Ariana Smith ’21 and Flora Hamilton ’21, members of the Bowdoin jazz program, are creative partners in writing and performing original music on campus. Smith is a singer-songwriter, and Hamilton is a jazz pianist.
The following interview has been edited for length and clarity.
The Bowdoin Orient: What brought you to jazz at Bowdoin?
Flora Hamilton: I started jazz when I was a junior in high school. The jazz program itself teaches me music fundamentals, but what I really get out of it is learning how to work with other musicians.
Ariana Smith: I’m classically trained; I didn’t do anything with jazz before coming to Bowdoin. I write music, and Flora is so incredibly talented that she can bring the things in my mind to life and spice them up. Make them actual jazz. We’re a team—I can’t do it without her.
Q: What has been a favorite collaboration or performances?
AS: Last year, while performing in the Pub, there was a moment at the end when Flora and I just happened to do the same thing at the same time. Not planned at all, but it worked. I’ll never forget how great that was—how much of a privilege and a blessing it was to express a song I had written—to perform with such talented musicians.
Q: From where do you draw inspiration?
AS: So fun fact, I can’t read music. I’ll write a song and lyrics, bring it to Flora, and we’ll jam together. The song “November Solitude,” I penned it as a cry out to God really. ‘Are you going to leave me here, please stay, because I need you, I can’t do this alone.’ I draw inspiration from my lived experiences and those of others.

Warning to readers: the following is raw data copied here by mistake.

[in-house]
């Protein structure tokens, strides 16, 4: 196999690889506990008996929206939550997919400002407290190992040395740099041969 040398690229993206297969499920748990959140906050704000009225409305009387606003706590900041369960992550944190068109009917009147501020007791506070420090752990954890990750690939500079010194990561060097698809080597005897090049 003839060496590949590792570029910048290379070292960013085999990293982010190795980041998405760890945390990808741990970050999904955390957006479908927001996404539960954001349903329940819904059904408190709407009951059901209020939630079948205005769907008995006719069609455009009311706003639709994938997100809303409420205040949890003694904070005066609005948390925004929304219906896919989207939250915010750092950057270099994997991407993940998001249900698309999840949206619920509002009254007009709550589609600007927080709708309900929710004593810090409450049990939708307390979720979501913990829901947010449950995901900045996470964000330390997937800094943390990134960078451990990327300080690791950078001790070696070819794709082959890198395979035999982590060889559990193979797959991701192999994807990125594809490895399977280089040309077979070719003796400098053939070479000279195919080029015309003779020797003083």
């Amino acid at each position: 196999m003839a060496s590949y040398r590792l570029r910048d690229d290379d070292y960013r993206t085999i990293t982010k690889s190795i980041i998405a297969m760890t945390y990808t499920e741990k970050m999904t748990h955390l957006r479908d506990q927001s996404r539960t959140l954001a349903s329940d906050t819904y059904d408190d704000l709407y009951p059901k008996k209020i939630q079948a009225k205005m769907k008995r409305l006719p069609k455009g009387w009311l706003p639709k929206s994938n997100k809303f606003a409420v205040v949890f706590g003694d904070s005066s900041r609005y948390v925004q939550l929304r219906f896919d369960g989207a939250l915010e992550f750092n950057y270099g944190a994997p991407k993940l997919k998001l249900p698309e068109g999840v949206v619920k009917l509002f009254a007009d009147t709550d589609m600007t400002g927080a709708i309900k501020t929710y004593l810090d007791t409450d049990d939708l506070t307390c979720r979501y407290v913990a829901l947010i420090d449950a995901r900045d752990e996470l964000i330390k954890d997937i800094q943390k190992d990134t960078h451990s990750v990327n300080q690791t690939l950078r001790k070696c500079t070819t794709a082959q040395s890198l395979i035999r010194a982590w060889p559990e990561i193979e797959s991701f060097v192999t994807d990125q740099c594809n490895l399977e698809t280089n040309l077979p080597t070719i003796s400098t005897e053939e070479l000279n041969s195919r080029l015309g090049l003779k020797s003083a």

FH: I was a classically trained pianist, so breaking out of the classical shell is still happening for me. And I’ve really grown in that sense, using my ear and intuition.
Q: Can you share any upcoming projects? Hopes and ambitions for the future?
AS: Over the summer, I worked on a collection called “Seasons,” one song for every season. We’re working to bring those to life.
FH: I would love to start writing. That’s very scary, but that’s my personal project. It would also be great to see an all-girls band.
Q: What does it mean for you to champion women in the arts, especially jazz?
FH: I’d say that women working together is something new to me. I’ve really only worked with men in jazz ever since I started.
AS: There’s power in women working with women, in Flora and I being like, ‘Hey guys, want to play with us?’ Women have voices and things they want to express, and I think that jazz is so ethereal that it’s a great medium to express those feelings.
Q: Thoughts on how jazz has shaped your Bowdoin experience?
AS: There is so much talent—the caliber is actually mind-boggling. And it’s a way for me to set my goals high, but also, I get so much genuine joy watching talented musicians do their thing. It just warms my heart and life to see Flora go off on a run.
A lot of times, people view women in the same spaces as competitors, but for me, as a woman, I’m not competing against any other women. I’m me. That’s what I bring to the table. And that’s something that we stand for.
FH: Ariana provides space for me to choose. People would choose my songs for me growing up, since I accompany most of the time. Now, I’m trying to understand what I want to do musically.
Q: How has jazz has been formative in your life?
FH: Having a musical voice runs parallel to having a voice in any environment. Before I did anything with jazz, I was afraid to speak in class. But 10 seconds of soloing is—in a way—equivalent to speaking up for 10 seconds in a room full of strangers.
AS: Jazz has definitely been a channel for growth. It allows me to bring my individuality to the table, outside of the classroom and outside of my friends, and really just be myself; Flora is being herself, and we’re ourselves together, and we work.
Q: Any closing thoughts?
AS: Women are freaking awesome!
FH: And we have a lot more to learn and a lot more to say.